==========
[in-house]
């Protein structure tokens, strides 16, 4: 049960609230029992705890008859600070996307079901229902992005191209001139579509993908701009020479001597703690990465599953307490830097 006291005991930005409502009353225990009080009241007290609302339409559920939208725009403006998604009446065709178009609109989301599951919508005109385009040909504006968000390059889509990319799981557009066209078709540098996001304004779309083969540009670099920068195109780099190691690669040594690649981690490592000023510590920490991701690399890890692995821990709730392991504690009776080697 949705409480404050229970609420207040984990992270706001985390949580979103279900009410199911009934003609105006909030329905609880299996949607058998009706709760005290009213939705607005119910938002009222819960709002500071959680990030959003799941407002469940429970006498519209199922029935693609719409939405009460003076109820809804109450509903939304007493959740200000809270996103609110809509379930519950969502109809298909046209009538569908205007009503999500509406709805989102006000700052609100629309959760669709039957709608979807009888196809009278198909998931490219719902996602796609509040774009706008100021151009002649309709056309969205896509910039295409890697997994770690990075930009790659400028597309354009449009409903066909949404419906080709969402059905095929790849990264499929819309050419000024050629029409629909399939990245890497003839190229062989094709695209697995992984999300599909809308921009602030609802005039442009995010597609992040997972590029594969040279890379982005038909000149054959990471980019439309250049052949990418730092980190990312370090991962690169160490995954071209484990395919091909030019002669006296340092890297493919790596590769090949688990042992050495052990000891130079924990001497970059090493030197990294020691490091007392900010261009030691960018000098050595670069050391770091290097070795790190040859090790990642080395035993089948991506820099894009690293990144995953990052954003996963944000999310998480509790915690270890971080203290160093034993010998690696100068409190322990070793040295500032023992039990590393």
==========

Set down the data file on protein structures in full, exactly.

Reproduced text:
[in-house]
């Protein structure tokens, strides 16, 4: 049960609230029992705890008859600070996307079901229902992005191209001139579509993908701009020479001597703690990465599953307490830097 006291005991930005409502009353225990009080009241007290609302339409559920939208725009403006998604009446065709178009609109989301599951919508005109385009040909504006968000390059889509990319799981557009066209078709540098996001304004779309083969540009670099920068195109780099190691690669040594690649981690490592000023510590920490991701690399890890692995821990709730392991504690009776080697 949705409480404050229970609420207040984990992270706001985390949580979103279900009410199911009934003609105006909030329905609880299996949607058998009706709760005290009213939705607005119910938002009222819960709002500071959680990030959003799941407002469940429970006498519209199922029935693609719409939405009460003076109820809804109450509903939304007493959740200000809270996103609110809509379930519950969502109809298909046209009538569908205007009503999500509406709805989102006000700052609100629309959760669709039957709608979807009888196809009278198909998931490219719902996602796609509040774009706008100021151009002649309709056309969205896509910039295409890697997994770690990075930009790659400028597309354009449009409903066909949404419906080709969402059905095929790849990264499929819309050419000024050629029409629909399939990245890497003839190229062989094709695209697995992984999300599909809308921009602030609802005039442009995010597609992040997972590029594969040279890379982005038909000149054959990471980019439309250049052949990418730092980190990312370090991962690169160490995954071209484990395919091909030019002669006296340092890297493919790596590769090949688990042992050495052990000891130079924990001497970059090493030197990294020691490091007392900010261009030691960018000098050595670069050391770091290097070795790190040859090790990642080395035993089948991506820099894009690293990144995953990052954003996963944000999310998480509790915690270890971080203290160093034993010998690696100068409190322990070793040295500032023992039990590393």